“Good morning, listeners, young and old, I’m still alive!” - Macro Story #5: Radio (FAMA Collection)

The Siege of Sarajevo 1992-1996

“Good morning, listeners, young and old, I’m still alive!”

Macro Story #5: Radio

The siege of Sarajevo lasted 1,425 days. "Being under siege" meant accepting the fact that the former way of living has disappeared and that the abnormal is becoming normal. Over time, the citizens of Sarajevo discovered methods of survival through innovations and creations, repurposing objects that were available to them, surviving despite permanent terror and destruction.

„Dežurni mikrofon“ radio program

“…began to aim directly at us, right at the 6th floor, where the heart of the radio was, all the central connections and the central studio. It seems it isn’t so easy to get a direct hit right through a window - if they had done that, I think they would have wiped out the entire production unit and all the central connections. It was one of those key moments. We were all crammed into one room that used to be called the PP centre - meaning the dispatch centre, it was the place where all material for the radio and TV came in and went out. And we were all crammed in it round a few lamps. The whole production staff worked there, getting broadcasts ready, except when we were in that little editing room. Then for the first time I saw, in that apparently stifling little room with a few lamps, about twenty people not just trying to produce a broadcast, but actually doing so.” Boro Kontić, Journalist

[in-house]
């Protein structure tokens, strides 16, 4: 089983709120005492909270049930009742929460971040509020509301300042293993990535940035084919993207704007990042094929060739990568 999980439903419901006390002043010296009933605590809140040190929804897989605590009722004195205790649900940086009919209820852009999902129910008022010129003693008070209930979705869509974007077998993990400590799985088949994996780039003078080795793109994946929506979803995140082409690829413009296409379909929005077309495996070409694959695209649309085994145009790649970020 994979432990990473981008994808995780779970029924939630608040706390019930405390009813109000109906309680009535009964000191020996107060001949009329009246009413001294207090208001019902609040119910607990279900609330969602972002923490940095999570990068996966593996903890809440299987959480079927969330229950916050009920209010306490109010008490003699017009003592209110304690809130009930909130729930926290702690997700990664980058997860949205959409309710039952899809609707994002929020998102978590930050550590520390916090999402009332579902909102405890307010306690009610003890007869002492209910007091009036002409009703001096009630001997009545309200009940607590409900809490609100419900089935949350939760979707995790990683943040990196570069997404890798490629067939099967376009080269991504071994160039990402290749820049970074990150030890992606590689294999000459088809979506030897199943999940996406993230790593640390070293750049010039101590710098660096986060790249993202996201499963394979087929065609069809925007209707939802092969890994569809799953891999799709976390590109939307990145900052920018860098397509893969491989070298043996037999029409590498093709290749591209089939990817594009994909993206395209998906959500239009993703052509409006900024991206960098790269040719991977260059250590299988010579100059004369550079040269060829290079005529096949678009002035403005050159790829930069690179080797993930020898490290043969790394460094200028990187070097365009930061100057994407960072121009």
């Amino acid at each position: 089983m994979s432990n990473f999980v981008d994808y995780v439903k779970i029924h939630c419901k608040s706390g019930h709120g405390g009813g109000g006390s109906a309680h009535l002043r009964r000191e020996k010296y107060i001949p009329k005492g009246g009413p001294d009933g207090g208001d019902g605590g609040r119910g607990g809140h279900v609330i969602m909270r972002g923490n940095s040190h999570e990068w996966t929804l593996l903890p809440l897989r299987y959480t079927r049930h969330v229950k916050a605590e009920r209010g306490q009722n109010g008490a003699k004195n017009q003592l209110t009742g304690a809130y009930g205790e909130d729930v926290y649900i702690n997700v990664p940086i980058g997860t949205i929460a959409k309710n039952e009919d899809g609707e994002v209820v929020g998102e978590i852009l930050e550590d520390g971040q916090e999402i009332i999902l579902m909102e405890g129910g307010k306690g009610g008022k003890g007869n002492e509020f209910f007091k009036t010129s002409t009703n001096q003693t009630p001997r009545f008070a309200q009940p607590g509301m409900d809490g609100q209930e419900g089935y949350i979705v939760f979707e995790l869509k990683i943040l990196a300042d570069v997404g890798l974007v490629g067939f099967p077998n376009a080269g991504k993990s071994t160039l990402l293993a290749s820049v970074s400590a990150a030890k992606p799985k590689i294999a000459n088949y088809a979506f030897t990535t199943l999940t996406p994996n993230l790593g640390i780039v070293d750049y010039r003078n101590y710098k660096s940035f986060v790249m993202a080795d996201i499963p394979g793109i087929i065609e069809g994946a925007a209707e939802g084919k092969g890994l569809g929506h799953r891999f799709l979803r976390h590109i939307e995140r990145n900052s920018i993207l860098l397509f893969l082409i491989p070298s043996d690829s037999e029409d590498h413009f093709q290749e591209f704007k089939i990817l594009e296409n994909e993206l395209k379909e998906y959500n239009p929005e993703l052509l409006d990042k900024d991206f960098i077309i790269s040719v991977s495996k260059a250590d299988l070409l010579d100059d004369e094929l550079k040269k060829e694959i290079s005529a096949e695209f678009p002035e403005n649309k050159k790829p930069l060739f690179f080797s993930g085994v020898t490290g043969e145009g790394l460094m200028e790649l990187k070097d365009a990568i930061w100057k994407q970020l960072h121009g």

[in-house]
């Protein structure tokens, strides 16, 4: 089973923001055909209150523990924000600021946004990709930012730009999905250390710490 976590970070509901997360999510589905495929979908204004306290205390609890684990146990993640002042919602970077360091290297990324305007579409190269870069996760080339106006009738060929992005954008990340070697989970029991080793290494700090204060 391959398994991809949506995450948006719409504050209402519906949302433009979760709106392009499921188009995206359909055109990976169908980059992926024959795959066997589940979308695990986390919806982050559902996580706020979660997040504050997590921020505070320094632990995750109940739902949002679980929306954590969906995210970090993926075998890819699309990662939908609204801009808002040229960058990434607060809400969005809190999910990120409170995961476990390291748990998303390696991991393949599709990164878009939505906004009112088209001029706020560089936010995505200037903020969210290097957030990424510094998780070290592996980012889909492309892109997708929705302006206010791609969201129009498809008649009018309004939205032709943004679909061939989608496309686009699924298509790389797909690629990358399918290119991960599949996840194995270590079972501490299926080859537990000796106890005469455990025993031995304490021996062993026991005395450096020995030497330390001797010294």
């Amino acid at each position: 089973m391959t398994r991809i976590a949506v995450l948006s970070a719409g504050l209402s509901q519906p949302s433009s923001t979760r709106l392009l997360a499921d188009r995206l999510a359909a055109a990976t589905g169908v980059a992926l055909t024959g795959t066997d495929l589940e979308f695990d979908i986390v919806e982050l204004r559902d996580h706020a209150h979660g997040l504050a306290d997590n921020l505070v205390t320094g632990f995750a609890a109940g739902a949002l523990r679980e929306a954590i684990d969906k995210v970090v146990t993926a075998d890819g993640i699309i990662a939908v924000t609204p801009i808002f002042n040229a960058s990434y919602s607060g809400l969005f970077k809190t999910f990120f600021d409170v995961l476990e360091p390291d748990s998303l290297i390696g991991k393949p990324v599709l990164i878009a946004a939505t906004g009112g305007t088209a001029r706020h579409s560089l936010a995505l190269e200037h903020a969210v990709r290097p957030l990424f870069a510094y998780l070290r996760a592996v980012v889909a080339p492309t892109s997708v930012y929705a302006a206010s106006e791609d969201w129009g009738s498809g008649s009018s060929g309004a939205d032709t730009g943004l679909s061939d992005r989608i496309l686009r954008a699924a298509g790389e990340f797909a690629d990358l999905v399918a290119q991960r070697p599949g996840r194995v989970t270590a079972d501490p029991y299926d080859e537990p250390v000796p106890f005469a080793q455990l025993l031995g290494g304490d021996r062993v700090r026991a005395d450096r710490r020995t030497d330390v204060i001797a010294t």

© FAMA Collection; Oral History: 'The Siege of Sarajevo 1992-1996'


Already in May 1992, the aggressor blocked all telecommunications, destroyed the post office building, the city was left without telephone connections, and communication with the outside world was impossible. The destruction of the city began. In such circumstances, radio takes on a special role as a direct means of informing citizens. Radio amateurs and radio messages manage to connect people from Sarajevo with families and friends outside Sarajevo who could not get in touch with each other.

„Radio M“ stops broadcasting